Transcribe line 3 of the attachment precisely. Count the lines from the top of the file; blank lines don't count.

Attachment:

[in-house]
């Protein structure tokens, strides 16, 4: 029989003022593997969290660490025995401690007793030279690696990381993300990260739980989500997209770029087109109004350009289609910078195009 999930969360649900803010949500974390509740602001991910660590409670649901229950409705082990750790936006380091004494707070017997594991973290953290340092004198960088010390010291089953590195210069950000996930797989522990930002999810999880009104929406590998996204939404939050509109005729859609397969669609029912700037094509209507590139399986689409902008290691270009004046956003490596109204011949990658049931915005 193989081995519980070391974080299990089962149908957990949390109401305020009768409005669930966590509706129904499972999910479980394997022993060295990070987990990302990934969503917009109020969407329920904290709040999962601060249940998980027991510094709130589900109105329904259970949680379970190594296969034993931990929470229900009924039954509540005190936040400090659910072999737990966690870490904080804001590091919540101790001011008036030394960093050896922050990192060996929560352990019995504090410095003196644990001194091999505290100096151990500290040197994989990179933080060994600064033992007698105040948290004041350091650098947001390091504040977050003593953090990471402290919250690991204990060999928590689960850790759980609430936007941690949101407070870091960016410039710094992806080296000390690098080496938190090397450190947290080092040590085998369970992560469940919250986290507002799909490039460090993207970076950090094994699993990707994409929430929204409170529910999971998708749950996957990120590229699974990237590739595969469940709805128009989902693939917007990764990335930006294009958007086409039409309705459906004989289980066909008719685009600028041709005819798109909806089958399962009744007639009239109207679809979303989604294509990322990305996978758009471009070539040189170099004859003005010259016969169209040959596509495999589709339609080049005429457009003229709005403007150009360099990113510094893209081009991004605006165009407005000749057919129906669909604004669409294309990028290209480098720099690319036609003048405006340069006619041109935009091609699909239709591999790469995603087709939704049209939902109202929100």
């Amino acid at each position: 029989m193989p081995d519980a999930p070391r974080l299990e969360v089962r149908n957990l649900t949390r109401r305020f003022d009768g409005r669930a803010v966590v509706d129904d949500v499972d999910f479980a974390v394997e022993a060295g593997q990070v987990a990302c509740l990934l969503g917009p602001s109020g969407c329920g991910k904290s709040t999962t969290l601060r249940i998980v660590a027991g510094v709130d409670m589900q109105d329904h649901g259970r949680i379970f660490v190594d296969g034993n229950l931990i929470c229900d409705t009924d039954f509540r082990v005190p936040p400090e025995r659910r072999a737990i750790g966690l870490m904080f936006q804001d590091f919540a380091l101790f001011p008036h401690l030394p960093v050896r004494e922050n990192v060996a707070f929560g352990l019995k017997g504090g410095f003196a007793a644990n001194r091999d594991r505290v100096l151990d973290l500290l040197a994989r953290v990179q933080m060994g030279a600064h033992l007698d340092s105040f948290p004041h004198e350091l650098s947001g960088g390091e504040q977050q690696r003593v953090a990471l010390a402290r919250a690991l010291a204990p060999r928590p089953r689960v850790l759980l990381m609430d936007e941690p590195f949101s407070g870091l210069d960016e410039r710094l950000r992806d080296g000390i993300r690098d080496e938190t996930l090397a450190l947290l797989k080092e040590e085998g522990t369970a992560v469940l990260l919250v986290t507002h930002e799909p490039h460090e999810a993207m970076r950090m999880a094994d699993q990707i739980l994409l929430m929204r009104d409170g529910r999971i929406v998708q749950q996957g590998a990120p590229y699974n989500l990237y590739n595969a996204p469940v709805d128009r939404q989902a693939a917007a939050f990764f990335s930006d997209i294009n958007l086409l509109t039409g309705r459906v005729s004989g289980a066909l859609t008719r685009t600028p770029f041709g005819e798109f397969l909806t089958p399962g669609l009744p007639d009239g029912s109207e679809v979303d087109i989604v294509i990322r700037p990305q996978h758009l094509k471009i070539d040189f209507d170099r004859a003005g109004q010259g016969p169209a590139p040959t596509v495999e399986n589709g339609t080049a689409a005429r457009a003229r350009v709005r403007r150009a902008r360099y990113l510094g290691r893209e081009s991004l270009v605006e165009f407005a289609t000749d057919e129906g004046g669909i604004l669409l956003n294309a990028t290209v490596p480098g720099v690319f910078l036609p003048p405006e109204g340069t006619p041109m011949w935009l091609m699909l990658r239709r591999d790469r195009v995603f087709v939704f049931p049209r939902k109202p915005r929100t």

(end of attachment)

């Amino acid at each position: 029989m193989p081995d519980a999930p070391r974080l299990e969360v089962r149908n957990l649900t949390r109401r305020f003022d009768g409005r669930a803010v966590v509706d129904d949500v499972d999910f479980a974390v394997e022993a060295g593997q990070v987990a990302c509740l990934l969503g917009p602001s109020g969407c329920g991910k904290s709040t999962t969290l601060r249940i998980v660590a027991g510094v709130d409670m589900q109105d329904h649901g259970r949680i379970f660490v190594d296969g034993n229950l931990i929470c229900d409705t009924d039954f509540r082990v005190p936040p400090e025995r659910r072999a737990i750790g966690l870490m904080f936006q804001d590091f919540a380091l101790f001011p008036h401690l030394p960093v050896r004494e922050n990192v060996a707070f929560g352990l019995k017997g504090g410095f003196a007793a644990n001194r091999d594991r505290v100096l151990d973290l500290l040197a994989r953290v990179q933080m060994g030279a600064h033992l007698d340092s105040f948290p004041h004198e350091l650098s947001g960088g390091e504040q977050q690696r003593v953090a990471l010390a402290r919250a690991l010291a204990p060999r928590p089953r689960v850790l759980l990381m609430d936007e941690p590195f949101s407070g870091l210069d960016e410039r710094l950000r992806d080296g000390i993300r690098d080496e938190t996930l090397a450190l947290l797989k080092e040590e085998g522990t369970a992560v469940l990260l919250v986290t507002h930002e799909p490039h460090e999810a993207m970076r950090m999880a094994d699993q990707i739980l994409l929430m929204r009104d409170g529910r999971i929406v998708q749950q996957g590998a990120p590229y699974n989500l990237y590739n595969a996204p469940v709805d128009r939404q989902a693939a917007a939050f990764f990335s930006d997209i294009n958007l086409l509109t039409g309705r459906v005729s004989g289980a066909l859609t008719r685009t600028p770029f041709g005819e798109f397969l909806t089958p399962g669609l009744p007639d009239g029912s109207e679809v979303d087109i989604v294509i990322r700037p990305q996978h758009l094509k471009i070539d040189f209507d170099r004859a003005g109004q010259g016969p169209a590139p040959t596509v495999e399986n589709g339609t080049a689409a005429r457009a003229r350009v709005r403007r150009a902008r360099y990113l510094g290691r893209e081009s991004l270009v605006e165009f407005a289609t000749d057919e129906g004046g669909i604004l669409l956003n294309a990028t290209v490596p480098g720099v690319f910078l036609p003048p405006e109204g340069t006619p041109m011949w935009l091609m699909l990658r239709r591999d790469r195009v995603f087709v939704f049931p049209r939902k109202p915005r929100t």